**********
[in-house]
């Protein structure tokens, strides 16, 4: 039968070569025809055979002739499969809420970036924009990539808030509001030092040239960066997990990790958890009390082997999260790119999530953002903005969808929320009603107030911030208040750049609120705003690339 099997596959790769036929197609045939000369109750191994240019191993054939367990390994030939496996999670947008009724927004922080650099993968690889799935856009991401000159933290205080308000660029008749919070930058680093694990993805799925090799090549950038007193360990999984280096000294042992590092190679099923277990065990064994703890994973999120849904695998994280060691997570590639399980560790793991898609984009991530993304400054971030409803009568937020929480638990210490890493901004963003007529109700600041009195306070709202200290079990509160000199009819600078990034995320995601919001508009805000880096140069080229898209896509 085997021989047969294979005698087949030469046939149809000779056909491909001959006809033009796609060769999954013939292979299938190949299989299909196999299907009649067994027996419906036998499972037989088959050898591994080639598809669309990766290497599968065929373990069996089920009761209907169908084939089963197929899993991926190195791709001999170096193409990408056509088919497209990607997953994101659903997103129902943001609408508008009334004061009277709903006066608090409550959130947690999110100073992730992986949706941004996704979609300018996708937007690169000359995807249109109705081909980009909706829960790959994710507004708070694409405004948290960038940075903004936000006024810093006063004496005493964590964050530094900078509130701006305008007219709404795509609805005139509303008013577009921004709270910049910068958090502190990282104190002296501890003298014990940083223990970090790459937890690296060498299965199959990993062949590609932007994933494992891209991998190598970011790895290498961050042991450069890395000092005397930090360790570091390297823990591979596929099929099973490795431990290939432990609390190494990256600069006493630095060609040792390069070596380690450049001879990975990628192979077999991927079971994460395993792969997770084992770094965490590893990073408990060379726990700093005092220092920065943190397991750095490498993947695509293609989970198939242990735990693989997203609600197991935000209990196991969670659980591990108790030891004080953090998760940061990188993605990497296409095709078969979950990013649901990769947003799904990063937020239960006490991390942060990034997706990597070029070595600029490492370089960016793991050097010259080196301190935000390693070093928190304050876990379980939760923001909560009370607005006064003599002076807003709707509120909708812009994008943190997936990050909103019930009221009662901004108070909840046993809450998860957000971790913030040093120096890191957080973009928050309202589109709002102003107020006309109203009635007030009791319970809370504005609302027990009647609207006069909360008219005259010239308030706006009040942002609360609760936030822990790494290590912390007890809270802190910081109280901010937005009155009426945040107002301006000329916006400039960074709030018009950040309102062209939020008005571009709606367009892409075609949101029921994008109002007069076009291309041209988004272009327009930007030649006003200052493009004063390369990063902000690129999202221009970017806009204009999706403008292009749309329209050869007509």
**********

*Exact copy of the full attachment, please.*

[in-house]
């Protein structure tokens, strides 16, 4: 039968070569025809055979002739499969809420970036924009990539808030509001030092040239960066997990990790958890009390082997999260790119999530953002903005969808929320009603107030911030208040750049609120705003690339 099997596959790769036929197609045939000369109750191994240019191993054939367990390994030939496996999670947008009724927004922080650099993968690889799935856009991401000159933290205080308000660029008749919070930058680093694990993805799925090799090549950038007193360990999984280096000294042992590092190679099923277990065990064994703890994973999120849904695998994280060691997570590639399980560790793991898609984009991530993304400054971030409803009568937020929480638990210490890493901004963003007529109700600041009195306070709202200290079990509160000199009819600078990034995320995601919001508009805000880096140069080229898209896509 085997021989047969294979005698087949030469046939149809000779056909491909001959006809033009796609060769999954013939292979299938190949299989299909196999299907009649067994027996419906036998499972037989088959050898591994080639598809669309990766290497599968065929373990069996089920009761209907169908084939089963197929899993991926190195791709001999170096193409990408056509088919497209990607997953994101659903997103129902943001609408508008009334004061009277709903006066608090409550959130947690999110100073992730992986949706941004996704979609300018996708937007690169000359995807249109109705081909980009909706829960790959994710507004708070694409405004948290960038940075903004936000006024810093006063004496005493964590964050530094900078509130701006305008007219709404795509609805005139509303008013577009921004709270910049910068958090502190990282104190002296501890003298014990940083223990970090790459937890690296060498299965199959990993062949590609932007994933494992891209991998190598970011790895290498961050042991450069890395000092005397930090360790570091390297823990591979596929099929099973490795431990290939432990609390190494990256600069006493630095060609040792390069070596380690450049001879990975990628192979077999991927079971994460395993792969997770084992770094965490590893990073408990060379726990700093005092220092920065943190397991750095490498993947695509293609989970198939242990735990693989997203609600197991935000209990196991969670659980591990108790030891004080953090998760940061990188993605990497296409095709078969979950990013649901990769947003799904990063937020239960006490991390942060990034997706990597070029070595600029490492370089960016793991050097010259080196301190935000390693070093928190304050876990379980939760923001909560009370607005006064003599002076807003709707509120909708812009994008943190997936990050909103019930009221009662901004108070909840046993809450998860957000971790913030040093120096890191957080973009928050309202589109709002102003107020006309109203009635007030009791319970809370504005609302027990009647609207006069909360008219005259010239308030706006009040942002609360609760936030822990790494290590912390007890809270802190910081109280901010937005009155009426945040107002301006000329916006400039960074709030018009950040309102062209939020008005571009709606367009892409075609949101029921994008109002007069076009291309041209988004272009327009930007030649006003200052493009004063390369990063902000690129999202221009970017806009204009999706403008292009749309329209050869007509």